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Life and Annuity Issuers Watch for Interest Rate Hike Sunshine

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What You Need to Know

  • Executives are hoping that Fed interest rate increases could increase the yields on insurers' huge investment portfolios.
  • Higher rates could be a good thing for Prudential, the company's vice chairman told analysts.
  • MetLife's CEO said higher short-term rates could mean a flatter yield curve that would be less favorable to life insurers.

Many executives from the big, publicly traded U.S. life and annuity issuers have been talking to securities analysts this week about fourth-quarter COVID-19 mortality.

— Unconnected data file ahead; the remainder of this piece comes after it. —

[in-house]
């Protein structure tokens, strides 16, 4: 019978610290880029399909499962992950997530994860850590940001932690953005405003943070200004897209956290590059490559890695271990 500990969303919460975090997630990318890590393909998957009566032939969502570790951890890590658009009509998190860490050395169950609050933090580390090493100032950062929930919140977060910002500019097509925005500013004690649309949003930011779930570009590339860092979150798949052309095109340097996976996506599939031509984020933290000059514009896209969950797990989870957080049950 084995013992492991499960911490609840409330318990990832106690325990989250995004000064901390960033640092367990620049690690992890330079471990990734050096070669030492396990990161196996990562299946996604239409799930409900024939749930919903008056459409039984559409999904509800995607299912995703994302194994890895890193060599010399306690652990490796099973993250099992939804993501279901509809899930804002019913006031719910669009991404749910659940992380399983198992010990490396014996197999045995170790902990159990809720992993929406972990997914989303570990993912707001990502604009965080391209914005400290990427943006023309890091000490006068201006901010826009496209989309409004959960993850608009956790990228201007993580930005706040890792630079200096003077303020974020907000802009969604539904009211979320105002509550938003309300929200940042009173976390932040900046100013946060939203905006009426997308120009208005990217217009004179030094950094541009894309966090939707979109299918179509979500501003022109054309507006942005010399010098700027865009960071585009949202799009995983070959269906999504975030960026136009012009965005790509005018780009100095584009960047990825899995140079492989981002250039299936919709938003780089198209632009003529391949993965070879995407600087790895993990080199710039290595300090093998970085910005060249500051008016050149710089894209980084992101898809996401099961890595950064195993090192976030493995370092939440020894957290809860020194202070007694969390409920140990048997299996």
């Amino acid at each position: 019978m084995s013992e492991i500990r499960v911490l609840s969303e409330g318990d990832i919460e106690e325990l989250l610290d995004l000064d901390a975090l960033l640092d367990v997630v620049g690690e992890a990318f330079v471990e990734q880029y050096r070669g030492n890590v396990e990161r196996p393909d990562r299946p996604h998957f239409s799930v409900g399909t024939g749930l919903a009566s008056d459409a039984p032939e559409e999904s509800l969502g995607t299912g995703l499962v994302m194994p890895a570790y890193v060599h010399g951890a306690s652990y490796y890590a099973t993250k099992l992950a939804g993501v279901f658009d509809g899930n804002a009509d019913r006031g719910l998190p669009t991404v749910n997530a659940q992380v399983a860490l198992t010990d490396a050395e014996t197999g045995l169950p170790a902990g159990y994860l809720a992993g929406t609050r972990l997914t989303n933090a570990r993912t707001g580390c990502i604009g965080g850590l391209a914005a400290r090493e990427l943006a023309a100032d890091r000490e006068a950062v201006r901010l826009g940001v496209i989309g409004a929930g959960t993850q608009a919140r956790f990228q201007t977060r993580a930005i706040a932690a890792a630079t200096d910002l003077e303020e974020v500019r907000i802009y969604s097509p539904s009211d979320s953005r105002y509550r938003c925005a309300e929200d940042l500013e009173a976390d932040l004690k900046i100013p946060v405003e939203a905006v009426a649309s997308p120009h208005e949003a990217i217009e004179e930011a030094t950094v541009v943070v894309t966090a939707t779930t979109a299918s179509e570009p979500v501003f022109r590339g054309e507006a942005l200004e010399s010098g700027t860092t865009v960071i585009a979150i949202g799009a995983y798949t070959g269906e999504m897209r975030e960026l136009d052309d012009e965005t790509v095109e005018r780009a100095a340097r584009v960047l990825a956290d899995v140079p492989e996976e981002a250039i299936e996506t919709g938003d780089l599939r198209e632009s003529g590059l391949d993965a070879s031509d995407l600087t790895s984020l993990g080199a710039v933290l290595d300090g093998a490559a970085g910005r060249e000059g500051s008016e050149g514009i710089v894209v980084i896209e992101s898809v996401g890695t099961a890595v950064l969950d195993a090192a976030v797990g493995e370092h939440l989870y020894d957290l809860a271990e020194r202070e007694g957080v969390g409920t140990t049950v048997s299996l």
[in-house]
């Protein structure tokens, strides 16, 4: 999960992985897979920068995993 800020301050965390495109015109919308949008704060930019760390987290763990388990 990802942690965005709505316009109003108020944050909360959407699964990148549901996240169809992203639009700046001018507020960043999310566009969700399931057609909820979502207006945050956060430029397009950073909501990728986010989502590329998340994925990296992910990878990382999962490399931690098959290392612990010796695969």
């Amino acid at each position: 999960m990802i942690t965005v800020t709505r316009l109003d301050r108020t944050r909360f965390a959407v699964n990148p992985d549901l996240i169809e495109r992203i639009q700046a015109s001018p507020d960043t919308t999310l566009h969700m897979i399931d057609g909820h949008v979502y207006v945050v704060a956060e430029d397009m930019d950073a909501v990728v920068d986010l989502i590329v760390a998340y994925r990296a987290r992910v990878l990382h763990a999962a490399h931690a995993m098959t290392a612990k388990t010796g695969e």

But executives have also had a chance to address a more cheerful topic: the possibility that interest rate increases, driven by efforts by the Federal Reserve Board to move the interest rate levers it controls, could increase the yields on the insurers’ huge investment portfolios.

The History

U.S. life insurers are using trillions of dollars in high-grade corporate bonds and other fixed income instruments to support life insurance, annuity, long-term care disability insurance and long-term care insurance benefits obligations.

The Federal Reserve moved to push interest rates down around 2001 to help homebuyers, corporate borrowers and the stock market cope with the effects of the Sept. 11 attacks and the dot-com bust. The Fed then pushed rates down again around 2009, in response to the 2007-2009 Great Recession, and once more in early 2021, in response to the start of the COVID-19 pandemic.